Drought, wildfires, polluted air and water, warming seas, failing food systems – it’s easy to get discouraged by the planet’s ongoing climate crisis and by our leaders’ seeming inability to do anything about it.
But Stephanie Malin, associate professor in the Department of Sociology at CSU, and co-author Meghan Elizabeth Kallman, from the University of Massachusetts Boston, report that there is cause for “active hope” (in a nod to Joanna Macy and Chris Johnstone) amid the gloom.
In Building Something Better: Environmental Crises and the Promise of Community Change (Rutgers University Press, 2022), they examine existing structures not only of their own discipline of sociology but also of the market-based neoliberal underpinnings of governments around the world – and find them insufficient to meet today’s challenges.
“The social, economic, and political systems of industrial capitalism are unsustainable – for people … and the planet,” the authors write. “Considering how different communities react to different pieces of climate crisis, we hope, can offer new ways to think about entwined problems confronting humanity.”
To help uncover these new ways of thinking, Malin and Kallman argue for an environmental sociology that looks beyond society’s economic drivers and traditional power structures to include voices of women, Indigenous people, and people of color, and most importantly, communities already feeling the impacts of the changing climate.
They support their argument with 10 case studies of local organizations that are already building better systems to reclaim public spaces for the common good. And that is cause for hope.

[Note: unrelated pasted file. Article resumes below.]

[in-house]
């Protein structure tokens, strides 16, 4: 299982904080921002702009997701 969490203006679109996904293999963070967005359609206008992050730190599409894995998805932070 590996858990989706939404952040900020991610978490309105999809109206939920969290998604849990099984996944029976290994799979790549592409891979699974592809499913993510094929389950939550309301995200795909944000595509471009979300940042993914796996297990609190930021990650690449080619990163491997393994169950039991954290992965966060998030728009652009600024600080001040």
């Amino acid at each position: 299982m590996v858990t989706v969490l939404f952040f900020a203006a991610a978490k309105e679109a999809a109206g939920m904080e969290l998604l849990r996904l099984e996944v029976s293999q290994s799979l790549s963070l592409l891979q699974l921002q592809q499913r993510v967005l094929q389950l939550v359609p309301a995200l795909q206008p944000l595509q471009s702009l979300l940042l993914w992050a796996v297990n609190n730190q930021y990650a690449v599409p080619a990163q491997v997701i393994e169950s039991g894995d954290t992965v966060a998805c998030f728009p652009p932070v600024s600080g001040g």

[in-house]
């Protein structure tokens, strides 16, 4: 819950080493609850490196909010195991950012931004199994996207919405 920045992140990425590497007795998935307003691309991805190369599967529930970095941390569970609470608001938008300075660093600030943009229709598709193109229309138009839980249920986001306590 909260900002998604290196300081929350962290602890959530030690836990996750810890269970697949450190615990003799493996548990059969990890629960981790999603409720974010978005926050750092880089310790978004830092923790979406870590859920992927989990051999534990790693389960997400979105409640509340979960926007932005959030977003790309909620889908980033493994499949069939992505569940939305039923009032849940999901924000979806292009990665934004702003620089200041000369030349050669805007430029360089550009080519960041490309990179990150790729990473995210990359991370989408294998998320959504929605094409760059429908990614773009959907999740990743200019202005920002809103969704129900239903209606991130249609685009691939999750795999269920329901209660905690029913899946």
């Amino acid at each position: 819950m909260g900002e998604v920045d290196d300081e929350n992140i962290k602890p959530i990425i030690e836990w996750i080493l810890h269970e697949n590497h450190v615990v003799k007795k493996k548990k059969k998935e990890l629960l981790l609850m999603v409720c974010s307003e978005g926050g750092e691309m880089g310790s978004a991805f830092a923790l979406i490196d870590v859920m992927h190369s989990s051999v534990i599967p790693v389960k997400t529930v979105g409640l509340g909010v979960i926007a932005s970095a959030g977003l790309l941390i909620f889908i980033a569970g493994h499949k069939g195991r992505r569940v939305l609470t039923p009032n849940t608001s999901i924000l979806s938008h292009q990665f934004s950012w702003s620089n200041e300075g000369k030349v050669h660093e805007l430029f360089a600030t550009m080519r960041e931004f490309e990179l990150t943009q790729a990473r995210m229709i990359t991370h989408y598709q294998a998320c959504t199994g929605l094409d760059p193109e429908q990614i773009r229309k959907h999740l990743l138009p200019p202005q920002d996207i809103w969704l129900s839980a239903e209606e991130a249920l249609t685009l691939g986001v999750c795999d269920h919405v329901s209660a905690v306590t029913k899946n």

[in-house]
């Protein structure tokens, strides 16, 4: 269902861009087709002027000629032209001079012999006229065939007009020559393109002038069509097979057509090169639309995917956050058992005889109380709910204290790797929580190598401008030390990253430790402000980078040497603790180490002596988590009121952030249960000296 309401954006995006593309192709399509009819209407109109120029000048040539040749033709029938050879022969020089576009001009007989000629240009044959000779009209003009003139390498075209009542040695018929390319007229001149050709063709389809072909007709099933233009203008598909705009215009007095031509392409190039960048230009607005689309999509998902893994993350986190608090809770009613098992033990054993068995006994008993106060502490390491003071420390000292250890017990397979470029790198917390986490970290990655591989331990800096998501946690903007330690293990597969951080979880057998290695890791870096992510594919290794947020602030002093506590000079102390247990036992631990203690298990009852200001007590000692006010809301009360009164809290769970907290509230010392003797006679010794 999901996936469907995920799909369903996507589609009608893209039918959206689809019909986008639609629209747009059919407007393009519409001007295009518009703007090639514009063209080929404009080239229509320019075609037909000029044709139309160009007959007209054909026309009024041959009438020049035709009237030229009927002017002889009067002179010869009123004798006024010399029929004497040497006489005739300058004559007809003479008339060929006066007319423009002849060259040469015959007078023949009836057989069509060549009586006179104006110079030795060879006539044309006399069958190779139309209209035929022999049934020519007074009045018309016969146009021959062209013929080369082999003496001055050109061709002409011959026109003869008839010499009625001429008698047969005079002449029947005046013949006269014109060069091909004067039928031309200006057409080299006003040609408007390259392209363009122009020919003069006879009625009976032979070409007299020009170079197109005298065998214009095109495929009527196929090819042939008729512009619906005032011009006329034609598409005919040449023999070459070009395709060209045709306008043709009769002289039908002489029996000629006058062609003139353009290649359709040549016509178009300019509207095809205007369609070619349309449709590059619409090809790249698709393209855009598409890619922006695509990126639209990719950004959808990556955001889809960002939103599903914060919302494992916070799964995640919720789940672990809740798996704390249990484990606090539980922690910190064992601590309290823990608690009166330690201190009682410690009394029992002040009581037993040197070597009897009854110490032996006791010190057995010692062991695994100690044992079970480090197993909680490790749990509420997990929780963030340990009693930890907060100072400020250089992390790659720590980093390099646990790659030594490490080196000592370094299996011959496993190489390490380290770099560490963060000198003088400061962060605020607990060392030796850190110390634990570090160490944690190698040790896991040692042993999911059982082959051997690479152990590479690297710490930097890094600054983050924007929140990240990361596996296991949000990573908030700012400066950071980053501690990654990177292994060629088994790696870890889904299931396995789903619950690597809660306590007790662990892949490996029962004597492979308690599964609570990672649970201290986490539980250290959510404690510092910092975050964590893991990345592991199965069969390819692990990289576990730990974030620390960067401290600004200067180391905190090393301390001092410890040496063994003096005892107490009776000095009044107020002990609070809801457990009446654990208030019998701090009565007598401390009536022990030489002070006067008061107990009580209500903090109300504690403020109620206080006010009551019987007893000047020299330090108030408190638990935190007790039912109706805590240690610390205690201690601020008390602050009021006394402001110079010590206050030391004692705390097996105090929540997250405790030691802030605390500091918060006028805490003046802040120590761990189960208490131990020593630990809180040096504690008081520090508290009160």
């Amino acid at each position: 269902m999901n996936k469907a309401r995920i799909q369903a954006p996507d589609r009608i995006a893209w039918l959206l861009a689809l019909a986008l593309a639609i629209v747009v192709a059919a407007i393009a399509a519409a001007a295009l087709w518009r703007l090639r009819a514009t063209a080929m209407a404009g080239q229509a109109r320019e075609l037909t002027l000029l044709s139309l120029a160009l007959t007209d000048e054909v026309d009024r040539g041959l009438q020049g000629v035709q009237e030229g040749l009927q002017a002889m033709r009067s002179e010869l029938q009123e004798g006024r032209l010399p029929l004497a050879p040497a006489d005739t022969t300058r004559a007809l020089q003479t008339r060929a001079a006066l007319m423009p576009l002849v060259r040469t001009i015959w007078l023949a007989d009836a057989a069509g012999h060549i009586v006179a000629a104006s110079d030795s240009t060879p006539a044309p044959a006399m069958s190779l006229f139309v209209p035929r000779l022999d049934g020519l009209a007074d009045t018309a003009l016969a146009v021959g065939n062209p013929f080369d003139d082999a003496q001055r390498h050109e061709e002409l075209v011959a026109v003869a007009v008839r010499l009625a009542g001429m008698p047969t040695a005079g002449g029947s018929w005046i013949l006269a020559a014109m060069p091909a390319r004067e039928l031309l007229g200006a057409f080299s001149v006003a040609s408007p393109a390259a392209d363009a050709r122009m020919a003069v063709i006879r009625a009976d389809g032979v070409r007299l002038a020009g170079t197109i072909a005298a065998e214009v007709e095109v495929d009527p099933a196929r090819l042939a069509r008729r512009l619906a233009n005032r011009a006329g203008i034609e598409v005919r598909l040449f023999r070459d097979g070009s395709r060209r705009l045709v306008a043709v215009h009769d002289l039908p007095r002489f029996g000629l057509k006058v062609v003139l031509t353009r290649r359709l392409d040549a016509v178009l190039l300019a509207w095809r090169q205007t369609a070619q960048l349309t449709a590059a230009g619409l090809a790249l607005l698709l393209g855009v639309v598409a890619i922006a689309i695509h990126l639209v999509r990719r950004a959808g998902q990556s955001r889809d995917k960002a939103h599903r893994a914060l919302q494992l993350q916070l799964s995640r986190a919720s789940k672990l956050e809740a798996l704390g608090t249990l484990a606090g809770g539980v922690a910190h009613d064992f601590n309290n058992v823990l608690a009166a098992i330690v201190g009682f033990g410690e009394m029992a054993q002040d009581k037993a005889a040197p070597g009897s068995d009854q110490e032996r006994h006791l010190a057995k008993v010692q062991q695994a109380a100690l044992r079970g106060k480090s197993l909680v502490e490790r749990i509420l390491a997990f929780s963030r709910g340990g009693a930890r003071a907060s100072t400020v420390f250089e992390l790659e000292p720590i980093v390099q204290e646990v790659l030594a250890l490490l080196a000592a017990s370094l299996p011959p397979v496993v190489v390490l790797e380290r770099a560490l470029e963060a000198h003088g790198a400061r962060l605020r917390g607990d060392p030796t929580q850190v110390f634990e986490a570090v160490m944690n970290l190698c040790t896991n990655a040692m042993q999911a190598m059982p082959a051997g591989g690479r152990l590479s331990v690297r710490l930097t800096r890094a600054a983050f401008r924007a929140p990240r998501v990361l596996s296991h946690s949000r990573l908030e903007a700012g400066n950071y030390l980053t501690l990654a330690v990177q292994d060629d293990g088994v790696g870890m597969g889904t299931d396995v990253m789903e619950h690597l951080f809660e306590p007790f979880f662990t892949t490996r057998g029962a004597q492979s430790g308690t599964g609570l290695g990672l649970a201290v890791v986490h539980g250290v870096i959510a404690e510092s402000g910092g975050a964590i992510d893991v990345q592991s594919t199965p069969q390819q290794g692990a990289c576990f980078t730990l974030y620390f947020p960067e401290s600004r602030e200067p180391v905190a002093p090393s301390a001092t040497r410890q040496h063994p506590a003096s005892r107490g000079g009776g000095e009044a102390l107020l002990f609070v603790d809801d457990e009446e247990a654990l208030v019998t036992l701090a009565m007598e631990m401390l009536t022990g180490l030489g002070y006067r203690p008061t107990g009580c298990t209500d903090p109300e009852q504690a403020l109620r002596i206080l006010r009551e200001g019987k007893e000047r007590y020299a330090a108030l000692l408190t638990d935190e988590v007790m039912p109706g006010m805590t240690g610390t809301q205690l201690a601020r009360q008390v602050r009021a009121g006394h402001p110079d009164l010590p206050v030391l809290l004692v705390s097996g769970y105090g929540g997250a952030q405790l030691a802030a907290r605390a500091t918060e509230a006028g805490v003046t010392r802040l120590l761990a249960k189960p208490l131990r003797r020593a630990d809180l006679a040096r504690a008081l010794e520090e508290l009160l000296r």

“It’s a blessing to be able to lift up these cases that represent community-based commonalities, and to use our platform and privilege for people to see what’s going well,” said Malin, who is also co-director of the Center for Environmental Justice at CSU. “We wanted to show what’s working now.”
The case studies range from creating new energy systems to power schools in Uganda to community development on the Pine Ridge Reservation in South Dakota; from street bands as a focus for rebuilding urban spaces to regenerative farming as a model of environmental justice. Many of the organizations are Indigenous- and/or women-led, and part of a growing global youth movement.
Groups protecting water quality from refineries in the San Francisco Bay area and uranium mining in the Grand Canyon share space with the movement to divest university endowments from the fossil fuel industry. They are all nodes in what Malin describes as a “mycelial network” connecting the globe to reclaim public spaces for the sake of all people and everyone else on planet Earth.
“At the core of all these organizations, as different as they may be, is people getting together, hammering out a vision for change, and doing the tough work of transforming the world around them,” the authors conclude.